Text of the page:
In May, we highlighted top Wikipedia articles, showing that a little more than a quarter of the top 100 articles (based on the number of visits in April) were dedicated to research, with the rest focused on pop culture, TV, music and sex.
An interesting analysis the original post didn’t touch on was the wide variance in traffic to top articles when comparing total visits vs. total time spent. While sex and pop culture dominated top articles in terms of visits, general research captured nearly 40% of time spent among the top terms. But with summer in full swing, how has usage of Wikipedia changed?
From April to July, Wikipedia’s overall attention grew by about 1%. More interesting is the shift in attention among top Wikipedia terms. The chart below shows the share of attention among Wikipedia top articles by category.
- The Wikipedia Related category includes Featured Content, Current Events, Contents, other links from the Main Page, and the Wikipedia page on Wikipedia.
- Consumers spent dramatically less time on top general research articles in July than April, with total time spent within this category falling 91% from April. This could represent a shift in mindset among visitors; summer is playtime for most students.
- Time spent on top movie related articles grew by more than 18x. This growth was driven primarily by summer blockbusters Transformers and Harry Potter and the Order of The Phoenix.
- Sex, while still in the top categories, fell by nearly 40% between April and July in terms of time spent on top pages. Other top categories music and anime fell too.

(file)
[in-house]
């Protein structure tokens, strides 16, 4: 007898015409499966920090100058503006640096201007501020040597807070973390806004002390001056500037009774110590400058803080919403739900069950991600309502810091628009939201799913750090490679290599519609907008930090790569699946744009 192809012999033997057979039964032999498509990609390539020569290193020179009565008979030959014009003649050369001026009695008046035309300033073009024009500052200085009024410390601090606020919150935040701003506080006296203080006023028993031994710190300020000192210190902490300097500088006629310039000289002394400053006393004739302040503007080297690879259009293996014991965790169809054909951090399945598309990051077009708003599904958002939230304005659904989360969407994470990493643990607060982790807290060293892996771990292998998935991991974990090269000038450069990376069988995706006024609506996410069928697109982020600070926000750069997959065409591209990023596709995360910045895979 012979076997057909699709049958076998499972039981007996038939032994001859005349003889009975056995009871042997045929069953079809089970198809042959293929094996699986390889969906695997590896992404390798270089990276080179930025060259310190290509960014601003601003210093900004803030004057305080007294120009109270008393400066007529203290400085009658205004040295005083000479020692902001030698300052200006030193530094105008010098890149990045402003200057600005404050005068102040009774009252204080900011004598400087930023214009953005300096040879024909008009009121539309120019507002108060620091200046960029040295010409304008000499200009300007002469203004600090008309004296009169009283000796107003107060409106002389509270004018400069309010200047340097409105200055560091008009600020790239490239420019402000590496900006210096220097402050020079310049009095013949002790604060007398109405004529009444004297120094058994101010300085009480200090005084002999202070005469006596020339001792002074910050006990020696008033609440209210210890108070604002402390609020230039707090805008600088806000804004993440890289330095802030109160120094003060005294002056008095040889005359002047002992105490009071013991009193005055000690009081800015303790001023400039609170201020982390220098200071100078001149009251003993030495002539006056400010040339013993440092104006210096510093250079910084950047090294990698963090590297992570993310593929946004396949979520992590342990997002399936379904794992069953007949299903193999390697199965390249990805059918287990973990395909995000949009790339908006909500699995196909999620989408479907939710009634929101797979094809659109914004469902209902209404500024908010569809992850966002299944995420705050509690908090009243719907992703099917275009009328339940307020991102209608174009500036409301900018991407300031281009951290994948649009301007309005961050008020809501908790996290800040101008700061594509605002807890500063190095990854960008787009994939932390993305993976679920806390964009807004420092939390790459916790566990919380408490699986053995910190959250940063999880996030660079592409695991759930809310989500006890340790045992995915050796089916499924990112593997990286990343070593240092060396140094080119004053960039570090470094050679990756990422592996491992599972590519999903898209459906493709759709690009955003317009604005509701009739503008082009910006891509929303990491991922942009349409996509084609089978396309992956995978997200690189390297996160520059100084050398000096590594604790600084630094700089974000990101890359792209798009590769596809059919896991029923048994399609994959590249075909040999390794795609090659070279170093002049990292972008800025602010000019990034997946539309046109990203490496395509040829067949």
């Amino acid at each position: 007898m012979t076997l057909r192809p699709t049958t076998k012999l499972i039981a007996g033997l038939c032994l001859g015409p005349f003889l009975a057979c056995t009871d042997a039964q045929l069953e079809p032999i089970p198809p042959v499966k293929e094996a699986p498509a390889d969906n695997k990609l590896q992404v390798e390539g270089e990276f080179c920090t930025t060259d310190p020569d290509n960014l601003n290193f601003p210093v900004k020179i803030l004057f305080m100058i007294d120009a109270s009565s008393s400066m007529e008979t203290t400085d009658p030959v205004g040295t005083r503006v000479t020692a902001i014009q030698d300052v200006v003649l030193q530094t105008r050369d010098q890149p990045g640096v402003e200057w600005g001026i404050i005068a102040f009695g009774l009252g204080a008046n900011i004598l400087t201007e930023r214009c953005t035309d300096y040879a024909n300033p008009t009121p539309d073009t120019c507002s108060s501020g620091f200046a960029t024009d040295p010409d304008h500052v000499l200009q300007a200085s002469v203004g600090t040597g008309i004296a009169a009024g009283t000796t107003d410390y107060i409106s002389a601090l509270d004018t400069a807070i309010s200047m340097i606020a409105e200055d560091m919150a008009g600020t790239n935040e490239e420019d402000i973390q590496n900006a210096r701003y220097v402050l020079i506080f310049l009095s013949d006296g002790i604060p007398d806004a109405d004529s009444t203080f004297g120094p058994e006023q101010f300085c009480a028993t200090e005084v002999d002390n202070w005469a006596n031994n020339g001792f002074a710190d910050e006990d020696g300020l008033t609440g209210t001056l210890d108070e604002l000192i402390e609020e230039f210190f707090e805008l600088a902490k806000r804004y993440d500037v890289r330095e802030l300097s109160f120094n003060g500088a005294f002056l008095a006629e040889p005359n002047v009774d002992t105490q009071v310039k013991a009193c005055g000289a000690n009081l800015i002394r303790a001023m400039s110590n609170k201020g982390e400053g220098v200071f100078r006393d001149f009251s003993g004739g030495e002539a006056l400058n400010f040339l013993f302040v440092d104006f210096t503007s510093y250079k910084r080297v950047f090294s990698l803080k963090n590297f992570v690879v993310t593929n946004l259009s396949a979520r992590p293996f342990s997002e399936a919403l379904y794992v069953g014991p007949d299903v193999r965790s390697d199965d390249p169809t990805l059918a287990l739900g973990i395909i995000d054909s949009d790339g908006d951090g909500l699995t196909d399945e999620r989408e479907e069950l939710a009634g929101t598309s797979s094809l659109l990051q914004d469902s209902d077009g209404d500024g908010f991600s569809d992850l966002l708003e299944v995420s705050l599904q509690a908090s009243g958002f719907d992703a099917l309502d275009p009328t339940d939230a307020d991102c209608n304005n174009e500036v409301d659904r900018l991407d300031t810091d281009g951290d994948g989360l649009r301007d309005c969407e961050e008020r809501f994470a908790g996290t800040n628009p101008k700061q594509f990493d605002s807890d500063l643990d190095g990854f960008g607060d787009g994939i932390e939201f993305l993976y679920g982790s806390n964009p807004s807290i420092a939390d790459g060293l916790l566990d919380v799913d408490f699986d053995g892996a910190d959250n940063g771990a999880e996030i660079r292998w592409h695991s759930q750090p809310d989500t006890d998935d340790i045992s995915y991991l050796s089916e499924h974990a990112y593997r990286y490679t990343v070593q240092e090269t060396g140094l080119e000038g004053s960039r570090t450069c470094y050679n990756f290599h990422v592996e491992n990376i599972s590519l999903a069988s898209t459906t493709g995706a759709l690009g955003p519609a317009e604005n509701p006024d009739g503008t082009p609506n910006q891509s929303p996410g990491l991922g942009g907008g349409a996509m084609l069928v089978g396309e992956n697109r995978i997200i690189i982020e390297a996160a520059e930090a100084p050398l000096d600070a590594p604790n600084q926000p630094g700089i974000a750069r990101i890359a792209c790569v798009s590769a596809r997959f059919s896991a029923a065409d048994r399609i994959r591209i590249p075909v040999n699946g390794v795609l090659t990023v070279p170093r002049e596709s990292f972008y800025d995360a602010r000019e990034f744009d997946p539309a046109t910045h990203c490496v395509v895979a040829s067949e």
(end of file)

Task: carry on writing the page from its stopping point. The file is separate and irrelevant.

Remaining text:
For just about every query you could think of, Wikipedia shows up as highly relevant in search engine results. To better understand how search queries relate to traffic on the site, we compared top search terms driving traffic to Wikipedia with top Wikipedia articles (based on total visits to that article over the past 3 months). Top searches driving traffic to Wikipedia skew heavily towards the general research category, with historical, literary, and scientific terms capturing over 60% of the top one hundred search terms driving traffic to Wikipedia. This is strangely at odds with top visited Wikipedia articles during the same period.
My theory? Boredom. When school is in session, students using the service are tasked with research, but ultimately get bored and start looking up music, sex, and other their favorite television characters. When summer comes, there’s little need to conduct research, so Wikipedia becomes the pulse of consumer interest.
Want to develop your own interpretation? Here’s the data"¦go nuts.